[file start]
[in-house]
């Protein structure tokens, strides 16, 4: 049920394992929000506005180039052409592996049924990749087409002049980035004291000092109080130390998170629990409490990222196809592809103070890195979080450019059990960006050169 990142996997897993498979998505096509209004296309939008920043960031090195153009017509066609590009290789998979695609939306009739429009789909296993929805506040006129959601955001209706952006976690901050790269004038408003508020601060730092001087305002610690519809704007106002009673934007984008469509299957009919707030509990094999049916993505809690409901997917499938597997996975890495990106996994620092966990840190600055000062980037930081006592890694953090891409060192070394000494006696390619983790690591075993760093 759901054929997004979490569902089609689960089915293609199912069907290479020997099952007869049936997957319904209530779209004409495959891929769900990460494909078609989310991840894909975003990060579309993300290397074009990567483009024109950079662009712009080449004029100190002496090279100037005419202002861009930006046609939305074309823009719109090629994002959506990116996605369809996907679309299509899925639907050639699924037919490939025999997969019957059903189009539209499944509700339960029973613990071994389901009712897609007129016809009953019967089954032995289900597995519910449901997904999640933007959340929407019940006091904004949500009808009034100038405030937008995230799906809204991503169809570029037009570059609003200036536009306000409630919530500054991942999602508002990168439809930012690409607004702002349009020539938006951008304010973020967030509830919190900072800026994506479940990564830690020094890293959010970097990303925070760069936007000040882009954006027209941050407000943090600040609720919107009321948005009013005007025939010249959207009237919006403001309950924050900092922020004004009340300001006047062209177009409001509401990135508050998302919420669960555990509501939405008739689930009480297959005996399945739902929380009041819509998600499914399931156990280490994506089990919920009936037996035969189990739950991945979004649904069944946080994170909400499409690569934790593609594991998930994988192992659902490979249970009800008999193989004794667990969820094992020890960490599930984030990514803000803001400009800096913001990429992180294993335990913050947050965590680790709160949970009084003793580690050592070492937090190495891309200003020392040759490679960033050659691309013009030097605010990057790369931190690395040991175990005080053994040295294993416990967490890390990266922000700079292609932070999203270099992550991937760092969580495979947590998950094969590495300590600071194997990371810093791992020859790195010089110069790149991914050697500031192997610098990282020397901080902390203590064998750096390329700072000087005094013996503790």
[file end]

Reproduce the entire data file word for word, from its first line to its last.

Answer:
[in-house]
């Protein structure tokens, strides 16, 4: 049920394992929000506005180039052409592996049924990749087409002049980035004291000092109080130390998170629990409490990222196809592809103070890195979080450019059990960006050169 990142996997897993498979998505096509209004296309939008920043960031090195153009017509066609590009290789998979695609939306009739429009789909296993929805506040006129959601955001209706952006976690901050790269004038408003508020601060730092001087305002610690519809704007106002009673934007984008469509299957009919707030509990094999049916993505809690409901997917499938597997996975890495990106996994620092966990840190600055000062980037930081006592890694953090891409060192070394000494006696390619983790690591075993760093 759901054929997004979490569902089609689960089915293609199912069907290479020997099952007869049936997957319904209530779209004409495959891929769900990460494909078609989310991840894909975003990060579309993300290397074009990567483009024109950079662009712009080449004029100190002496090279100037005419202002861009930006046609939305074309823009719109090629994002959506990116996605369809996907679309299509899925639907050639699924037919490939025999997969019957059903189009539209499944509700339960029973613990071994389901009712897609007129016809009953019967089954032995289900597995519910449901997904999640933007959340929407019940006091904004949500009808009034100038405030937008995230799906809204991503169809570029037009570059609003200036536009306000409630919530500054991942999602508002990168439809930012690409607004702002349009020539938006951008304010973020967030509830919190900072800026994506479940990564830690020094890293959010970097990303925070760069936007000040882009954006027209941050407000943090600040609720919107009321948005009013005007025939010249959207009237919006403001309950924050900092922020004004009340300001006047062209177009409001509401990135508050998302919420669960555990509501939405008739689930009480297959005996399945739902929380009041819509998600499914399931156990280490994506089990919920009936037996035969189990739950991945979004649904069944946080994170909400499409690569934790593609594991998930994988192992659902490979249970009800008999193989004794667990969820094992020890960490599930984030990514803000803001400009800096913001990429992180294993335990913050947050965590680790709160949970009084003793580690050592070492937090190495891309200003020392040759490679960033050659691309013009030097605010990057790369931190690395040991175990005080053994040295294993416990967490890390990266922000700079292609932070999203270099992550991937760092969580495979947590998950094969590495300590600071194997990371810093791992020859790195010089110069790149991914050697500031192997610098990282020397901080902390203590064998750096390329700072000087005094013996503790």